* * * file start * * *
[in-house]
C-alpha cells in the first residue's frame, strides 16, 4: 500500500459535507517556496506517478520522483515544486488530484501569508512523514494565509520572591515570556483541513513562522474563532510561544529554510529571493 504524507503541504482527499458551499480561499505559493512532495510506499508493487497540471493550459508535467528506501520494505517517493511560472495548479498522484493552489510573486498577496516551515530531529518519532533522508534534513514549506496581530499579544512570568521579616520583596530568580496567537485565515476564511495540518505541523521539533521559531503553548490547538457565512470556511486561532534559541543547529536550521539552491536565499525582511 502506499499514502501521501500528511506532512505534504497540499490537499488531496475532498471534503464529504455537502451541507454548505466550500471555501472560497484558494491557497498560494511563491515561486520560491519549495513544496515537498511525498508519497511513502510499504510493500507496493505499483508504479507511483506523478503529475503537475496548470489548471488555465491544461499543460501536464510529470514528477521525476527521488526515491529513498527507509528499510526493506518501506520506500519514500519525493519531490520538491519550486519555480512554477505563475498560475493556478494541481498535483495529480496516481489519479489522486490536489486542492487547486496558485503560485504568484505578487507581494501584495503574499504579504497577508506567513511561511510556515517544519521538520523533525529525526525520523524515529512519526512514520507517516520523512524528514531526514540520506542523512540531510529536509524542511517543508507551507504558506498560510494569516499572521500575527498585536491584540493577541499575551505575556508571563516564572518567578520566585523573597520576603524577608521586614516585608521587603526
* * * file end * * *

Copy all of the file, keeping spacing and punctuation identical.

[in-house]
C-alpha cells in the first residue's frame, strides 16, 4: 500500500459535507517556496506517478520522483515544486488530484501569508512523514494565509520572591515570556483541513513562522474563532510561544529554510529571493 504524507503541504482527499458551499480561499505559493512532495510506499508493487497540471493550459508535467528506501520494505517517493511560472495548479498522484493552489510573486498577496516551515530531529518519532533522508534534513514549506496581530499579544512570568521579616520583596530568580496567537485565515476564511495540518505541523521539533521559531503553548490547538457565512470556511486561532534559541543547529536550521539552491536565499525582511 502506499499514502501521501500528511506532512505534504497540499490537499488531496475532498471534503464529504455537502451541507454548505466550500471555501472560497484558494491557497498560494511563491515561486520560491519549495513544496515537498511525498508519497511513502510499504510493500507496493505499483508504479507511483506523478503529475503537475496548470489548471488555465491544461499543460501536464510529470514528477521525476527521488526515491529513498527507509528499510526493506518501506520506500519514500519525493519531490520538491519550486519555480512554477505563475498560475493556478494541481498535483495529480496516481489519479489522486490536489486542492487547486496558485503560485504568484505578487507581494501584495503574499504579504497577508506567513511561511510556515517544519521538520523533525529525526525520523524515529512519526512514520507517516520523512524528514531526514540520506542523512540531510529536509524542511517543508507551507504558506498560510494569516499572521500575527498585536491584540493577541499575551505575556508571563516564572518567578520566585523573597520576603524577608521586614516585608521587603526